“I see the goal of this Mass as partial fulfillment of the Second Vatican Council’s call for full, conscious, active participation in the Mass,” Father Mould said.
While he feels that the widespread use of the vernacular allowed many people a better understanding of the Mass and allowed them to participate more fully, “for many people, the use of the Latin and older rituals also allow a deeper participation,” Father Mould said.

“Understanding the words in one’s native language is only one level of one’s understanding of the Mass,” Father Mould said. “The mystery of our faith is not captured fully by hearing the words once or even hundreds of times. Respect for mystery and transcendence may be appreciated in silence and in the use of language and rituals that have stood the test of time.”

The most noticeable difference between the 1962 Latin Mass and the Mass that has been celebrated since the Second Vatican Council is that the priest as well as the lay participants all face the “liturgical east”, that is, toward the tabernacle.

“The sun rises in the east and Christ, the Son of God, is also compared in Scripture to the Sun of Justice. The direction of prayer turns us to the light that comes from the Lord,” said Father Paul deLadurantaye, Secretary for Religious Education and the Sacred Liturgy. “All things should be oriented to Christ.”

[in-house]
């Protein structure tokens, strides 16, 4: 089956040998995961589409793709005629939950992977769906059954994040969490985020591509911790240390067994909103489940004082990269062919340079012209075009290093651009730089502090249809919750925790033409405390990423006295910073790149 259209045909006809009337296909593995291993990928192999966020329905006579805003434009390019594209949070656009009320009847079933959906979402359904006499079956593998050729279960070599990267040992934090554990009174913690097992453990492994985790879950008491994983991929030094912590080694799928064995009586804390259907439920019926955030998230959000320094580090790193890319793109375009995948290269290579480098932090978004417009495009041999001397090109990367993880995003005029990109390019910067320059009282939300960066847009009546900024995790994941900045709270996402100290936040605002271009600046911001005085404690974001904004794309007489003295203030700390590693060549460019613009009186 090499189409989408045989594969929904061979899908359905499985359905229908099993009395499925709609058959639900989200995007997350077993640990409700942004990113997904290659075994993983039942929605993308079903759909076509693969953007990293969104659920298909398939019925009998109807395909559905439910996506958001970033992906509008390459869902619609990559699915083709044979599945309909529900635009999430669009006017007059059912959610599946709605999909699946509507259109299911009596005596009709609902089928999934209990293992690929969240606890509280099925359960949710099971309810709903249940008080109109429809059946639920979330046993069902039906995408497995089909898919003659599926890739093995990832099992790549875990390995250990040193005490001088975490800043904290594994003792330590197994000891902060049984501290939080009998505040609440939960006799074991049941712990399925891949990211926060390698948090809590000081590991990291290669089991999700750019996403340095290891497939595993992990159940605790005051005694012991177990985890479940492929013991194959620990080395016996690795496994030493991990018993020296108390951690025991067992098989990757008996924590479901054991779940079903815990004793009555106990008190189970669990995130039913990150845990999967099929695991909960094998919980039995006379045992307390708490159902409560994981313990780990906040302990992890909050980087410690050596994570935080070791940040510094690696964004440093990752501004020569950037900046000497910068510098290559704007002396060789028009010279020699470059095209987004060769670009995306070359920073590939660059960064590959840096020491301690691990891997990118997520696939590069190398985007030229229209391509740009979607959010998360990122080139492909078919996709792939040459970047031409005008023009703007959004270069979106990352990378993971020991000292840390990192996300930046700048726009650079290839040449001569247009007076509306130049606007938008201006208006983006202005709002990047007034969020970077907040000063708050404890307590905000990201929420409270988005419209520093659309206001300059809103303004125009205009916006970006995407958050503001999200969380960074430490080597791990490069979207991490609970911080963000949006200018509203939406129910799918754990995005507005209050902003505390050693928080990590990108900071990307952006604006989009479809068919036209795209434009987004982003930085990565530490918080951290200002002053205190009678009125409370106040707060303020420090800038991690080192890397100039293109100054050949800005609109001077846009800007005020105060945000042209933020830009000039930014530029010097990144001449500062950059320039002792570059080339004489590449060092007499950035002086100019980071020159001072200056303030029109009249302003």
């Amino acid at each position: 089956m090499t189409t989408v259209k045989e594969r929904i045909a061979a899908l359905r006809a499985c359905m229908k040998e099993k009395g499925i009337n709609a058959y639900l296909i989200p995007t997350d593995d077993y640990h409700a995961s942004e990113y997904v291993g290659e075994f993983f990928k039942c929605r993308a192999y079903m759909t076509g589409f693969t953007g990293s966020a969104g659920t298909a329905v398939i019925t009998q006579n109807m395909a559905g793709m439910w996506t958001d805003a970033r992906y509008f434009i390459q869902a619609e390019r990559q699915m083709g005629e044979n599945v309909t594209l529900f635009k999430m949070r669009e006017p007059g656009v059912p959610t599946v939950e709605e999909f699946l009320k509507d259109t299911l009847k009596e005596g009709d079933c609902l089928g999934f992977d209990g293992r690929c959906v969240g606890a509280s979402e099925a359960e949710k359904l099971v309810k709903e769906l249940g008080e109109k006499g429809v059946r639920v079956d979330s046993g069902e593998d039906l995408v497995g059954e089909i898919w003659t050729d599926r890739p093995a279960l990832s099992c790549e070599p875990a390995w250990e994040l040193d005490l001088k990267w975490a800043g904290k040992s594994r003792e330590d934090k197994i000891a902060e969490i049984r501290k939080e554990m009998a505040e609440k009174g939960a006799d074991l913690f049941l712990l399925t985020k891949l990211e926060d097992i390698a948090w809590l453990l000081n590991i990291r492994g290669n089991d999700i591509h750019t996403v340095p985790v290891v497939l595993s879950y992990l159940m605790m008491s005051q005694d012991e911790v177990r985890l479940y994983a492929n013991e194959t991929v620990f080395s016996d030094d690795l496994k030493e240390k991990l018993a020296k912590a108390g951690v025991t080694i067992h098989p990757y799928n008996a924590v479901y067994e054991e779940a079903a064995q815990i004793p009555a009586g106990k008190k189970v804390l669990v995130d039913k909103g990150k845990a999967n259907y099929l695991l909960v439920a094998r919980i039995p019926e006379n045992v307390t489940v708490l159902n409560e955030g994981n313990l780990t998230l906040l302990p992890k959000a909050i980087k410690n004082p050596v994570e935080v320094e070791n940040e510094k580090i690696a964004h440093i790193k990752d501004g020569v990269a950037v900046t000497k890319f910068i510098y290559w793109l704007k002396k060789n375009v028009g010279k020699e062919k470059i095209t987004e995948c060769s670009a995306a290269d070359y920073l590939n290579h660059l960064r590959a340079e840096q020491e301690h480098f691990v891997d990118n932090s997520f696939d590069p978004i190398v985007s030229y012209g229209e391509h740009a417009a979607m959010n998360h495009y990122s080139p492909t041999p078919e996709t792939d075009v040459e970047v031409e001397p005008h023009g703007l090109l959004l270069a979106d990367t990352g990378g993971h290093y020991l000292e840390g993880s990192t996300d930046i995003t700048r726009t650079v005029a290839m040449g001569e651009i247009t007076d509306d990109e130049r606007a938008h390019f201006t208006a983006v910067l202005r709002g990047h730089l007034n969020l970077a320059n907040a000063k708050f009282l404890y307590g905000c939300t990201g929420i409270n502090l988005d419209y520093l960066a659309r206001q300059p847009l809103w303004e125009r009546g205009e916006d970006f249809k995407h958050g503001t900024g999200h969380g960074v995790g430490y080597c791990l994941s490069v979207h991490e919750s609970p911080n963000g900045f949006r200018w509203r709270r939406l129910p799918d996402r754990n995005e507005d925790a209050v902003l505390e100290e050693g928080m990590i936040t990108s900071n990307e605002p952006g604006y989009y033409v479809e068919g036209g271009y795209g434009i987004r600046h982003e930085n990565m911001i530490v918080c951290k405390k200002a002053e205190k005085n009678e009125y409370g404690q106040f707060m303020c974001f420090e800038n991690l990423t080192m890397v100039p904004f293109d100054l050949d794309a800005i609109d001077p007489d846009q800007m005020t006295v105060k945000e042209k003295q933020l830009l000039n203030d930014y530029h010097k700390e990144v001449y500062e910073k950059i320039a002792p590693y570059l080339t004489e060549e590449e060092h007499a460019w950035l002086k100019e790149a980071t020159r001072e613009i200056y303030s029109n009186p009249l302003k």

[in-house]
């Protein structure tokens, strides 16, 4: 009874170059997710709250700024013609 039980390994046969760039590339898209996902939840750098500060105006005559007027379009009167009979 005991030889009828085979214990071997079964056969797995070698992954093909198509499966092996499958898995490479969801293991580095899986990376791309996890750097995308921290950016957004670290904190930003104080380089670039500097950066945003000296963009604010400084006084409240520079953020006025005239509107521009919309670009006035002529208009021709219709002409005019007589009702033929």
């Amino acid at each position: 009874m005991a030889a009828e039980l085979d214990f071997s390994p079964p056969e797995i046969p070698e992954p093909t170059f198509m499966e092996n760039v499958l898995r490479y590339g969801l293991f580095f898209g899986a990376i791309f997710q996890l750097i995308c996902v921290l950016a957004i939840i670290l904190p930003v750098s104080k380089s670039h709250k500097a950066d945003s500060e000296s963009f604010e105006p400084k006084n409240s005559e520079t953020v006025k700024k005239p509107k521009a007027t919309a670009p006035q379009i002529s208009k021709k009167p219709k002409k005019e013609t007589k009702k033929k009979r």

In addition to the language, the actions of the Mass and rituals of the priest are different. Priests must undergo training to learn how to celebrate the 1962 Mass.

“I’ve been a priest for almost 15 years so it’s kind of weird to be learning how to say Mass again,” Father Hathaway said, but he said he is looking forward to learning the older Rite.

The 1962 Latin Mass includes additional prayers at the beginning of Mass, usually Psalms, and Mass is ended with the Prologue of the Gospel of Saint John, John 1:1-14, read after the dismissal. There is also an option of adding the Leonine Prayers: the Prayer to St. Michael and three Hail Marys at the conclusion of the Mass. Pope Leo XIII added these prayers and in 1930 Pope Pius XI specified that they be prayed for the intention of the conversion of Russia.